Pattern Modification by Injection-Well Shut-in: A Combined Cost-Reduction and Sweep-Improvement Effort
- R.C. Collings (Chevron U.S.A. Production Company) | G.P. Hild (Chevron U.S.A. Production Company) | H.R. Abidi (Chevron U.S.A. Production Company)
- Document ID
- Society of Petroleum Engineers
- SPE Reservoir Engineering
- Publication Date
- May 1996
- Document Type
- Journal Paper
- 69 - 72
- 1996. Society of Petroleum Engineers
- 4.6 Natural Gas, 5.4.2 Gas Injection Methods, 5.4 Enhanced Recovery, 5.2 Reservoir Fluid Dynamics, 5.4.1 Waterflooding, 2.4.3 Sand/Solids Control, 1.10.1 Drill string components and drilling tools (tubulars, jars, subs, stabilisers, reamers, etc), 5.1.5 Geologic Modeling, 1.6 Drilling Operations, 5.1 Reservoir Characterisation, 5.7.2 Recovery Factors
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The Rangely Weber Sand Unit is a mature giant oil field that is currently under tertiary recovery with CO2. The Rangely Oil Field has been developed in stages, as have most large oil fields. This staged development over 50 years has had a significant impact on the distribution of remaining movable oil. Simulation studies indicated that oil cut could be improved if injection patterns were modified by shutting in injection wells to take advantage of relative well maturity. A field pilot project based on these studies has yielded results that indicate improved economic performance because of lower operating costs related to improved oil cut and reduced well maintenance.
The Rangely Field has been producing from the eolian Pennsylvanian/Permian Weber Sandstone for 50 years. In that time 899 wells have been drilled, 790 MMSTB have been produced, 4,002 MMBW and 582 Bcf of CO2 has been injected. The field is mature, and yet 1,100 MMSTB remain in place. One method to obtain better recovery is to improve areal sweep efficiency. Pattern realignment is one method to do this. Unfortunately, converting wells is expensive, so the feasibility of simply shutting in injection wells in an areally consistent fashion to modify pattern configuration was explored.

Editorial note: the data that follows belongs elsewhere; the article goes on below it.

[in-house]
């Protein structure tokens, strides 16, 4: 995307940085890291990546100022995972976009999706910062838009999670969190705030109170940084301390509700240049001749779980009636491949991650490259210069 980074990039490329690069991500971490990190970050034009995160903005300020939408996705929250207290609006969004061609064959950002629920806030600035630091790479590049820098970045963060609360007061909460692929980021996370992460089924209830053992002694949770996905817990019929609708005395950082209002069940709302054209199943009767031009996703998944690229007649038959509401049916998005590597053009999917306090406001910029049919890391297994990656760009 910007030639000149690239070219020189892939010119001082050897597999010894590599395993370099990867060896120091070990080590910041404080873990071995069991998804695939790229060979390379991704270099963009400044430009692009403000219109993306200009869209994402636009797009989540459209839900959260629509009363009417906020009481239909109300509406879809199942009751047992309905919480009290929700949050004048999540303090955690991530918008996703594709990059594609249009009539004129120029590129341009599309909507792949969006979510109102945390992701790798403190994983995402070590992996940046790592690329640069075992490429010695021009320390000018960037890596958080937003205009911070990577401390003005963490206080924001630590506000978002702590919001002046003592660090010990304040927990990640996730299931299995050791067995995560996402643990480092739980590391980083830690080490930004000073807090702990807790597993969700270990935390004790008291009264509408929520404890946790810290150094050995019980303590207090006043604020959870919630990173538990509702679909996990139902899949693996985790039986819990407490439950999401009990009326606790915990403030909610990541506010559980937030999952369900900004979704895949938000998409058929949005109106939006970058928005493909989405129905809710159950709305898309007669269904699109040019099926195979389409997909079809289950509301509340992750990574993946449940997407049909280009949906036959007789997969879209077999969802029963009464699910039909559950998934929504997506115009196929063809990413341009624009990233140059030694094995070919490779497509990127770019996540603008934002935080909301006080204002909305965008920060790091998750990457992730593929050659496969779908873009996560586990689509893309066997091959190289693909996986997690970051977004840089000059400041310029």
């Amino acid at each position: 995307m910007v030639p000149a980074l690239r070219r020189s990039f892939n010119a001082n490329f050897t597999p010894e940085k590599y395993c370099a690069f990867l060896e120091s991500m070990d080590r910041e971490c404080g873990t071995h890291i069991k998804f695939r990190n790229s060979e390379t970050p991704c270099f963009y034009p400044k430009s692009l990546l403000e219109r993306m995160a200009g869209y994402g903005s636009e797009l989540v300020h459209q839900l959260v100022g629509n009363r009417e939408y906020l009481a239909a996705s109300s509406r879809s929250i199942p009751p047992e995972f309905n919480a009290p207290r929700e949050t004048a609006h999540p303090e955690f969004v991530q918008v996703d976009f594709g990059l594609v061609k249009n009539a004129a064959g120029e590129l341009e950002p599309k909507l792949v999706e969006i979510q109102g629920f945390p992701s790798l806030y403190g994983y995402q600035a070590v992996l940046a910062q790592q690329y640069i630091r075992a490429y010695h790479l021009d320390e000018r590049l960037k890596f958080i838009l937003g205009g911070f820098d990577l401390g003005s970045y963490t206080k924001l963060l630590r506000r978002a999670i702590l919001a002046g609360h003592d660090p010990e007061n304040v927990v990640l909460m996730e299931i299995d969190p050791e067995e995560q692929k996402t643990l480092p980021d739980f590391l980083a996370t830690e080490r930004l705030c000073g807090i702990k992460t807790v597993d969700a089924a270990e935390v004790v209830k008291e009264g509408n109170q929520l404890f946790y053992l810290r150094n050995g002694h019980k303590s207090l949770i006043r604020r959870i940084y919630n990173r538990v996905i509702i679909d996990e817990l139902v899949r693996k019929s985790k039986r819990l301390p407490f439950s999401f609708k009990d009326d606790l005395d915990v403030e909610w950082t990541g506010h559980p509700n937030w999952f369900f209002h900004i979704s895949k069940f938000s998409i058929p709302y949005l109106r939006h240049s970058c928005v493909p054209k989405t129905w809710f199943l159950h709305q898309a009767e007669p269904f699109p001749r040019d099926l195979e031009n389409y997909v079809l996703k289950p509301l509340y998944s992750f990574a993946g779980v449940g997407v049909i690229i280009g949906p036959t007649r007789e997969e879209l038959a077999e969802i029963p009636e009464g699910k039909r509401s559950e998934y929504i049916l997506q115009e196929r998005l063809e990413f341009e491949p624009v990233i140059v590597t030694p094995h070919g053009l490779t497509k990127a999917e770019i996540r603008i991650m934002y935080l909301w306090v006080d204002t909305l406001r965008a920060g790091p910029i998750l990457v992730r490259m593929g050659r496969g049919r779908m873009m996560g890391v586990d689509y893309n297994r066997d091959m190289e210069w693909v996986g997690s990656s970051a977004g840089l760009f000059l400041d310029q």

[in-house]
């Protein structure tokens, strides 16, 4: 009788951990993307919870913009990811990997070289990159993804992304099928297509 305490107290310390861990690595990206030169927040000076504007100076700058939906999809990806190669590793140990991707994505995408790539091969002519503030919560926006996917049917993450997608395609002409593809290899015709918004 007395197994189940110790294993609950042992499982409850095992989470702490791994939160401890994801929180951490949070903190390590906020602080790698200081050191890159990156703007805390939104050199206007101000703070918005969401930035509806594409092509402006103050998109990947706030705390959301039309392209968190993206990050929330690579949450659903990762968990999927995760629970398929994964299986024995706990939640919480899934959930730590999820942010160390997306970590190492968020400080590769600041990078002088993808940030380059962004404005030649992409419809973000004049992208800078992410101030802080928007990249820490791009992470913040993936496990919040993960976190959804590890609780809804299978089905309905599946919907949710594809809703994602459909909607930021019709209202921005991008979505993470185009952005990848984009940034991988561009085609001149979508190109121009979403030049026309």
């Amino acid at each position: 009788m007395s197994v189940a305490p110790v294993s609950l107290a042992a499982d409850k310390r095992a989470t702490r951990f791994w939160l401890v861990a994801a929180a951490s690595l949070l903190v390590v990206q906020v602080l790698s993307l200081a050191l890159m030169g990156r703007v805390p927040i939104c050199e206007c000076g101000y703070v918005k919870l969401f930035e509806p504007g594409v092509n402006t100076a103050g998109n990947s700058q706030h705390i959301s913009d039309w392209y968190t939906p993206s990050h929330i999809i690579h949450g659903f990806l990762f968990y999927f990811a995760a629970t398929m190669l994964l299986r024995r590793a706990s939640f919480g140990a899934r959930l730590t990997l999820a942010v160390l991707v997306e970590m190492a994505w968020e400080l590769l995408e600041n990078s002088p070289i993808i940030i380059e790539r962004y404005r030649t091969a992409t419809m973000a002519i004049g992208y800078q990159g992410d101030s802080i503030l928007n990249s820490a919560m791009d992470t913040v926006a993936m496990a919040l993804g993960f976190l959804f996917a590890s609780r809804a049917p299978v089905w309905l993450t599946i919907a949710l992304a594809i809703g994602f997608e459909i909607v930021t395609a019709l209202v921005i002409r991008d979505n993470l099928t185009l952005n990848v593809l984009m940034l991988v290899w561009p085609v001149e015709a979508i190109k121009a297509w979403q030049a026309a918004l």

Rangely's injection pattern is, for the most part, a direct line drive with an injection to production well ratio of 1:1. Shutting in every other injection well in a line drive would produce a modified 7-spot configuration with an injector to producer ratio of 1:2. The primary concern with trying this approach in the field was loss of processing rate and therefore a loss of oil rate that would negate any financial advantage achieved by the postulated improved sweep efficiency. Simulation studies were initiated to try and quantify the gain in oil recovery by implementing this procedure. This was followed by a field trial to demonstrate its economic practicality.
Hefner and Barrow have published a comprehensive description of the Rangely Field's geologic setting and reservoir characterization for readers interested in the geologic details of the largest oil field in the Rocky Mountains.
Field Development History
Rangely's development drilling started in 1944. By 1950 the field had been drilled on 40 acre spacing with 470 wells. These original development wells are called "40-acre" wells in this paper. The field was on primary depletion (primarily solution gas drive) until 1958 when a peripheral waterflood was initiated. Infill drilling and various interior waterflood expansions followed over the next 25 years. The field is now on 20 acre spacing with some areas of 40 acre and 10 acre spacing. The second generation of wells are called "20-acre" wells in this paper. Currently, the flood pattern is direct line drive, with some 5-spot patterns in the east and south ends of the field. There are now 368 active production wells and 286 active injection wells. Tertiary recovery with CO2 injection started in October 1986. Wackowski and Masoner provide reservoir, operations and CO2 project details not presented in this paper.
Central Field Expansion Example: Interior expansions occurred in a variety of ways, but generally, within the center of the field, wells drilled on 40-acre locations were converted to injection to form 80 acre inverted five-spot patterns (Fig. 1). The first wells drilled on 20-acre locations were drilled between the 40-acre producing wells forming a modified 7- Spot (Fig. 2).
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